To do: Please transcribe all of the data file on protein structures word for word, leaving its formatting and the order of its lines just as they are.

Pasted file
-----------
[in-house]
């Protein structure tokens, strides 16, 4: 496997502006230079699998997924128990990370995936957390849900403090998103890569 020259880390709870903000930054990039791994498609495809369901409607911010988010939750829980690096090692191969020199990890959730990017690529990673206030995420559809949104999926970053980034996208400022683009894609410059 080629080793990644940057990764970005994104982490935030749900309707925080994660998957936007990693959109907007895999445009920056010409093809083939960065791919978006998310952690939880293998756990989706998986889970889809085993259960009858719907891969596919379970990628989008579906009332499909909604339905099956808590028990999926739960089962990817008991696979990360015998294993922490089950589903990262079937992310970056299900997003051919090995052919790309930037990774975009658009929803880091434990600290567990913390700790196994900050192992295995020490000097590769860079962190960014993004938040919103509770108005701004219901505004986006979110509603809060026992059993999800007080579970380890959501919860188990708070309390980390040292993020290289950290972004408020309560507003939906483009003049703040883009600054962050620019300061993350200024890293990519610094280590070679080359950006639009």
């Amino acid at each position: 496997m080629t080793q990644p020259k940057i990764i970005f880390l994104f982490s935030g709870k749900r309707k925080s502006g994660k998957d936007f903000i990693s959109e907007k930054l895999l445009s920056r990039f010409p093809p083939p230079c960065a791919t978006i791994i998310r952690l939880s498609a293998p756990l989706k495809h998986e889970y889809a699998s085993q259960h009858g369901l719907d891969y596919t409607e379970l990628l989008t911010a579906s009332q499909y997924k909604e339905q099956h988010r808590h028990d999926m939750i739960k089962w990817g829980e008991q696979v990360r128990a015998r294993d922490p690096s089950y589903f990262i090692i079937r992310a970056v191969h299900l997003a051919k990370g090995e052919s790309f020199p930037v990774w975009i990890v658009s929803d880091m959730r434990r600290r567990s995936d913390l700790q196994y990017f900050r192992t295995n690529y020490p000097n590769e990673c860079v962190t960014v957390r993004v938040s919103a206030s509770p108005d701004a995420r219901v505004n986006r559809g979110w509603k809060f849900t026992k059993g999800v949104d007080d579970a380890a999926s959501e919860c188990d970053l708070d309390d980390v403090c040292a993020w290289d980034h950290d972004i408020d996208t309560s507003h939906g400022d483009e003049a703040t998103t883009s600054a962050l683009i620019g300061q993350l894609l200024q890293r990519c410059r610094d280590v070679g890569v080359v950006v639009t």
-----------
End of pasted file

[in-house]
């Protein structure tokens, strides 16, 4: 496997502006230079699998997924128990990370995936957390849900403090998103890569 020259880390709870903000930054990039791994498609495809369901409607911010988010939750829980690096090692191969020199990890959730990017690529990673206030995420559809949104999926970053980034996208400022683009894609410059 080629080793990644940057990764970005994104982490935030749900309707925080994660998957936007990693959109907007895999445009920056010409093809083939960065791919978006998310952690939880293998756990989706998986889970889809085993259960009858719907891969596919379970990628989008579906009332499909909604339905099956808590028990999926739960089962990817008991696979990360015998294993922490089950589903990262079937992310970056299900997003051919090995052919790309930037990774975009658009929803880091434990600290567990913390700790196994900050192992295995020490000097590769860079962190960014993004938040919103509770108005701004219901505004986006979110509603809060026992059993999800007080579970380890959501919860188990708070309390980390040292993020290289950290972004408020309560507003939906483009003049703040883009600054962050620019300061993350200024890293990519610094280590070679080359950006639009």
């Amino acid at each position: 496997m080629t080793q990644p020259k940057i990764i970005f880390l994104f982490s935030g709870k749900r309707k925080s502006g994660k998957d936007f903000i990693s959109e907007k930054l895999l445009s920056r990039f010409p093809p083939p230079c960065a791919t978006i791994i998310r952690l939880s498609a293998p756990l989706k495809h998986e889970y889809a699998s085993q259960h009858g369901l719907d891969y596919t409607e379970l990628l989008t911010a579906s009332q499909y997924k909604e339905q099956h988010r808590h028990d999926m939750i739960k089962w990817g829980e008991q696979v990360r128990a015998r294993d922490p690096s089950y589903f990262i090692i079937r992310a970056v191969h299900l997003a051919k990370g090995e052919s790309f020199p930037v990774w975009i990890v658009s929803d880091m959730r434990r600290r567990s995936d913390l700790q196994y990017f900050r192992t295995n690529y020490p000097n590769e990673c860079v962190t960014v957390r993004v938040s919103a206030s509770p108005d701004a995420r219901v505004n986006r559809g979110w509603k809060f849900t026992k059993g999800v949104d007080d579970a380890a999926s959501e919860c188990d970053l708070d309390d980390v403090c040292a993020w290289d980034h950290d972004i408020d996208t309560s507003h939906g400022d483009e003049a703040t998103t883009s600054a962050l683009i620019g300061q993350l894609l200024q890293r990519c410059r610094d280590v070679g890569v080359v950006v639009t």